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No More Misses, With Guided Bullets

No More Misses, With Guided Bullets

(Photo courtesy of Sandia National Laboratories)

How about a bullet that when shot from a .50-caliber smoothbore rifle can correct itself in flight up to 30 times a second to hit a laser-located target up to a mile away?

(Photo by Randy Montoya)

And you thought understanding your own rifle ballistics could get confusing.

Albuquerque, NM-based Sandia National Laboratories researchers Red Jones and Brian Kast are pleased with their early results in computer simulations as well as in field tests of prototype 4-inch bullets equipped with optical sensors in the nose that detect a laser beam on a distant target. The sensor sends information to guidance and control electronics that use an algorithm in an eight-bit central processing unit to command electromagnetic actuators, enabling tiny, dart-like fins to guide the bullet to its intended target.

Sounds like science fiction, doesn't it?

"We have a very promising technology to guide small projectiles that could be fully developed inexpensively and rapidly," Jones said.

Aside from the advanced technology applied to the guided bullet itself, Jones and Kast said they used standard commercial gunpowder in their prototype cartridges. Special designed plastic sabots provide a gas seal in the cartridge and protect the delicate fins on the rear of the bullet.

According to a press release issued from Sandia Labs this week, the guided-bullet prototype does not require an inertial measuring unit, a device normally used in guided missiles. Instead, the researchers found the bullet's relatively small size when compared to guided missiles "is helping us all around. It's kind of a fortuitous thing that none of us saw when we started," Jones said.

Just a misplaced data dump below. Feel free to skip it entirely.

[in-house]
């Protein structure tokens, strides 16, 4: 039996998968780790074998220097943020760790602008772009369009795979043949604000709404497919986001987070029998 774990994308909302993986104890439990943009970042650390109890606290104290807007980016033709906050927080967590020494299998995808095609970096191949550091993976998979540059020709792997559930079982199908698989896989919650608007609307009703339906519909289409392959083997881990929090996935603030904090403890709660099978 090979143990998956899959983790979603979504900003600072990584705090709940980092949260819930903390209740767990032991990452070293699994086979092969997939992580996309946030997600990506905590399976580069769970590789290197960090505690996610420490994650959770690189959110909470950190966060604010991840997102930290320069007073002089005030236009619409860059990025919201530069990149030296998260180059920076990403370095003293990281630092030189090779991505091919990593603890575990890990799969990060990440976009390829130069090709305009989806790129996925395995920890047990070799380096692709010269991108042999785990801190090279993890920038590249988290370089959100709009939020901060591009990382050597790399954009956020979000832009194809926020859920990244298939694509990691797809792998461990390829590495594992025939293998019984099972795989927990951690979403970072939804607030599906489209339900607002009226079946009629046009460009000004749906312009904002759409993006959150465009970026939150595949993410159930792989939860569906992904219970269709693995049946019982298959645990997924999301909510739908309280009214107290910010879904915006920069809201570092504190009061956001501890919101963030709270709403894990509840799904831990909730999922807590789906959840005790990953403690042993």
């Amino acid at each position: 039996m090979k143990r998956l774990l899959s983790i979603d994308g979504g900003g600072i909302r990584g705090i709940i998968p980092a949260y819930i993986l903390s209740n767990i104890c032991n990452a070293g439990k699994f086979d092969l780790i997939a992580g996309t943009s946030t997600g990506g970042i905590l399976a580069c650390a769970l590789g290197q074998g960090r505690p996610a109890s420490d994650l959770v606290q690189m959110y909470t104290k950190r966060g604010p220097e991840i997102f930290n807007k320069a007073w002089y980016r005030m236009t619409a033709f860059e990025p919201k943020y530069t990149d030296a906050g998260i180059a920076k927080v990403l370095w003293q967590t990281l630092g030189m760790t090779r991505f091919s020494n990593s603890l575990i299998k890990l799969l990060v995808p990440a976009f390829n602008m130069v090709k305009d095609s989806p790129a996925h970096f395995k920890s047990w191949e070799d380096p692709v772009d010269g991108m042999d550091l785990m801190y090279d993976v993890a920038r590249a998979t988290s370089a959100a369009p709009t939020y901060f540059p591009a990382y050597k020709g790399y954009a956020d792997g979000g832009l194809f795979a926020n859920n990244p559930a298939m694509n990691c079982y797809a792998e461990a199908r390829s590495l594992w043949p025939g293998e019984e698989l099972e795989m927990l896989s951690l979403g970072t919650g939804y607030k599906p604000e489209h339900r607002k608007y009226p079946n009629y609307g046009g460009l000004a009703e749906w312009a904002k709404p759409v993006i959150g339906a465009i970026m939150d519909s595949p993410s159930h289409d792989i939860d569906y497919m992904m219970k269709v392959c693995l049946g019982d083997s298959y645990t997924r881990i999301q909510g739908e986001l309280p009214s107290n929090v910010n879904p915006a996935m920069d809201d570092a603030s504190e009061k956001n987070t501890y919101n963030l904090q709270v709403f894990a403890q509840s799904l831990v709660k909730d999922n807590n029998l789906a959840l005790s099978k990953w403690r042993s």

Using high-speed photography, the researchers found that a bullet pitches radically as it leaves the barrel, and less so as it flies downrange, a phenomenon known to long-range firearms experts as "going to sleep." Because the bullet's motions settle the longer it is in flight, accuracy improves at longer ranges, Jones concluded.

"Nobody had ever seen that, but we've got high-speed video photography that shows that it's true," he said.

Sandia's press release stated the lab—a wholly owned subsidiary of Lockheed Martin Corp. for the U.S. Department of Energy's National Nuclear Security Administration—is actively seeking a private company partner to complete testing of the prototype and to bring a guided bullet to the marketplace.

Sandia researchers who assisted Jones and Kast on the project included engineer Brandon R. Rohrer, aerodynamics expert Marc Kniskern, mechanical designer Scott Rose, firearms expert James Woods and Ronald Greene, a guidance, control and simulation engineer.

"It was one of the coolest things I've ever worked on," said Jones. "I worked with a great bunch of people who are incredibly bright, incredibly motivated, and who solved a great array of problems. It was awesome."

Cool, indeed.

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